Alcatel-Lucent Enterprise, of course, has long had a UC app -- OpenTouch Conversation -- that does corporate IM. It's the standard way its enterprise and SMB customers get corporate IM on both desktop PCs and mobile devices. It is now positioning Rainbow as an alternative to this. Instead of purchasing OpenTouch and running it on a server, customers can instead subscribe to Rainbow and use it as their UC app.

At a technical level, Alcatel-Lucent Enterprise isn't doing anything fancy here. It doesn't offer one Rainbow plan that's UC-centric and another that's just for team collaboration. There's just the one app developed by a company that's being less prescriptive of how its customer use it. Would there be any difference if a Cisco customer used Spark instead of Jabber for internal IM, or a Microsoft customer used Teams instead of Skype for Business? I really don't think so. The difference lies more in how vendors are advising their customers on where new team collaboration apps fit into the larger spectrum of UC software and services.

So which approach is better? Adopt a discrete team collaboration app, and teach users when and when not to use it instead of corporate IM or other messaging apps? There's considerable wisdom in selecting and employing the right tool for the job at hand. But there's also a danger in providing employees with too many and too specialized a set of tools. This will be a good option for businesses that have already deployed UC clients to many employees and now want to make team collaboration available to a subset of them.

Or is it better to provide users with one app that spans both traditional IM and new-fangled team collaboration? This will certainly be easier to adopt and deploy since you're consolidating multiple messaging apps into one. But it could confuse users not used to such an all-in-one approach to messaging. This will be best for businesses with little or no UC clients in use at present.

So one approach is as good as another depending on how widely an enterprise has deployed and employees use traditional UC apps.

Learn more about next-generation messaging and team collaboration trends and technologies at Enterprise Connect 2017, March 27 to 30, in Orlando, Fla. View the Next-Gen Messaging & Team Collaboration track, and register now using the code NOJITTER to receive $300 off an Entire Event pass or a free Expo Plus pass.

Follow Brian Riggs on Twitter and Google+!
@brian_riggs
Brian Riggs on Google+





COMMENTS



Enterprise Connect Orlando 2017
March 27-30 | Orlando, FL
Connect with the Entire Enterprise Communications & Collaboration Ecosystem


Stay Up-to-Date: Hear industry visionaries in Keynotes and General Sessions delivering the latest insight on UC, mobility, collaboration and cloud

Grow Your Network: Connect with the largest gathering of enterprise IT and business leaders and influencers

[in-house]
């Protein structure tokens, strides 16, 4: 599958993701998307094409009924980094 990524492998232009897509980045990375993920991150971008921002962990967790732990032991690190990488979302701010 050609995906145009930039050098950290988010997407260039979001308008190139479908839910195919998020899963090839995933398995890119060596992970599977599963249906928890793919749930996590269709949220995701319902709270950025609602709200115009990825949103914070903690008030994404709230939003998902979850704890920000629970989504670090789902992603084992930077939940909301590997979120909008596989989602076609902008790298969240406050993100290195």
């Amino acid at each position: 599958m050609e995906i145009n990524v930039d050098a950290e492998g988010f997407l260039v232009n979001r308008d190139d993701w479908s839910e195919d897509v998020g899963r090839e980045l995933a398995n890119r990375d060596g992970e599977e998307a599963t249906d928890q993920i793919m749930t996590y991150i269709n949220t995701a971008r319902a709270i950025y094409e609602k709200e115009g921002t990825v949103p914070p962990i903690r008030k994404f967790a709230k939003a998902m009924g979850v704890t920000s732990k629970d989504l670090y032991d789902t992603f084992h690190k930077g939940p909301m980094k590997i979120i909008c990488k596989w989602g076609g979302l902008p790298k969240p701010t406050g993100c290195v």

Learn From Industry Leaders: Attend a full range of Conference Sessions, Free Programs and Special Events

Evaluate All Your Options: Engage with 190+ of the leading equipment, software and service providers

Have Fun! Mingle with sponsors, exhibitors, attendees, guest speakers and industry players during evening receptions

Special Offer - Save $200 Off Advance Rates

Register now with code NOJITTEREB to save $200 Off Advance Rates or get a FREE Expo Pass!

March 8, 2017

Enterprise IT's ability to innovate is critical to the success of the business -- 80% of CIOs agree. But the CIO role has never been more challenging than it is today, with rising operational respo

February 22, 2017

Sick of video call technology that make participants look like they're in the witness protection program? Turns out youre not alone. Poor-quality video solutions can give users an unprofessional ap

February 7, 2017

Securing voice communications used to be very simple since it was generally a closed system. However, with unified communications (UC) you no longer have the walled protection offered by a dedicate

February 24, 2017
UC analyst Blair Pleasant sorts through the myriad cloud architectural models underlying UCaaS and CCaaS offerings, and explains why knowing the differences matter.
February 17, 2017
From the most basics of basics to the hidden gotchas, UC consultant Melissa Swartz helps demystify the complex world of SIP trunking.
February 7, 2017
UC&C consultant Kevin Kieller, a partner at enableUC, shares pointers for making the right architectural choices for your Skype for Business deployment.
February 1, 2017
Elka Popova, a Frost & Sullivan program director, shares a status report on the UCaaS market today and offers her perspective on what large enterprises need before committing to UC in the cloud.
January 26, 2017
Andrew Davis, co-founder of Wainhouse Research and chair of the Video track at Enterprise Connect 2017, sorts through the myriad cloud video service options and shares how to tell if your choice is en....
January 23, 2017
Sheila McGee-Smith, Contact Center/Customer Experience track chair for Enterprise Connect 2017, tells us what we need to know about the role cloud software is playing in contact centers today.